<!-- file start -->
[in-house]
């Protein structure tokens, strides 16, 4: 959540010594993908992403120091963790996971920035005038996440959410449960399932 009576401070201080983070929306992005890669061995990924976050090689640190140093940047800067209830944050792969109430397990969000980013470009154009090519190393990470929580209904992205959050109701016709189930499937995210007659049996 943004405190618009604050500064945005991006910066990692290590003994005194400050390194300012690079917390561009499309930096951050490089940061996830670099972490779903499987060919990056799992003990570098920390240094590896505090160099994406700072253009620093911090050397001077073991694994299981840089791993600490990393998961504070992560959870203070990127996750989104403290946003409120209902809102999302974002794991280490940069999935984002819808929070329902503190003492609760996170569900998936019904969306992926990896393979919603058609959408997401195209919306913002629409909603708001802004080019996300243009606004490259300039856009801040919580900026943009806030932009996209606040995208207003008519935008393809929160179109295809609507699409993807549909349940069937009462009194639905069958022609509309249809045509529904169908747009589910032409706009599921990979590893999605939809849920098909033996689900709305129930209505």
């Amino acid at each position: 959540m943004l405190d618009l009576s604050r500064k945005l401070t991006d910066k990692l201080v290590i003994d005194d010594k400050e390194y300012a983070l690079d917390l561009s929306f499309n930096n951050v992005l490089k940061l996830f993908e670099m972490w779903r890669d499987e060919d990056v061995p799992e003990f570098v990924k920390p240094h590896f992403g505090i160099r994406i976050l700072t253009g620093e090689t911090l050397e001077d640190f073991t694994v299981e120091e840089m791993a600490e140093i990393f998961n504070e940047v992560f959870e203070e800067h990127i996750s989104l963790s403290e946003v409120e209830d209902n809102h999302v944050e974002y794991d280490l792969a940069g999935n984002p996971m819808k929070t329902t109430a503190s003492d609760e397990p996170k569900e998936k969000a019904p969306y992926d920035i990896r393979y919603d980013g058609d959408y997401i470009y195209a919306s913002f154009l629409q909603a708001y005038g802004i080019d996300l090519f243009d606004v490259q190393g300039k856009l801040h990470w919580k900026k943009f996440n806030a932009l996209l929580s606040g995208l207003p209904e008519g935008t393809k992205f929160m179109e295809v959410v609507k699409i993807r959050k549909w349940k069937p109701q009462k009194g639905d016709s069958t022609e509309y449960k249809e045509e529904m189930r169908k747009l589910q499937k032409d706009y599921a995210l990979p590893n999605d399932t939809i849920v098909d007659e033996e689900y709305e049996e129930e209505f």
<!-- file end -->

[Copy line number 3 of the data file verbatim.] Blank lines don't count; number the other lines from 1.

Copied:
């Amino acid at each position: 959540m943004l405190d618009l009576s604050r500064k945005l401070t991006d910066k990692l201080v290590i003994d005194d010594k400050e390194y300012a983070l690079d917390l561009s929306f499309n930096n951050v992005l490089k940061l996830f993908e670099m972490w779903r890669d499987e060919d990056v061995p799992e003990f570098v990924k920390p240094h590896f992403g505090i160099r994406i976050l700072t253009g620093e090689t911090l050397e001077d640190f073991t694994v299981e120091e840089m791993a600490e140093i990393f998961n504070e940047v992560f959870e203070e800067h990127i996750s989104l963790s403290e946003v409120e209830d209902n809102h999302v944050e974002y794991d280490l792969a940069g999935n984002p996971m819808k929070t329902t109430a503190s003492d609760e397990p996170k569900e998936k969000a019904p969306y992926d920035i990896r393979y919603d980013g058609d959408y997401i470009y195209a919306s913002f154009l629409q909603a708001y005038g802004i080019d996300l090519f243009d606004v490259q190393g300039k856009l801040h990470w919580k900026k943009f996440n806030a932009l996209l929580s606040g995208l207003p209904e008519g935008t393809k992205f929160m179109e295809v959410v609507k699409i993807r959050k549909w349940k069937p109701q009462k009194g639905d016709s069958t022609e509309y449960k249809e045509e529904m189930r169908k747009l589910q499937k032409d706009y599921a995210l990979p590893n999605d399932t939809i849920v098909d007659e033996e689900y709305e049996e129930e209505f």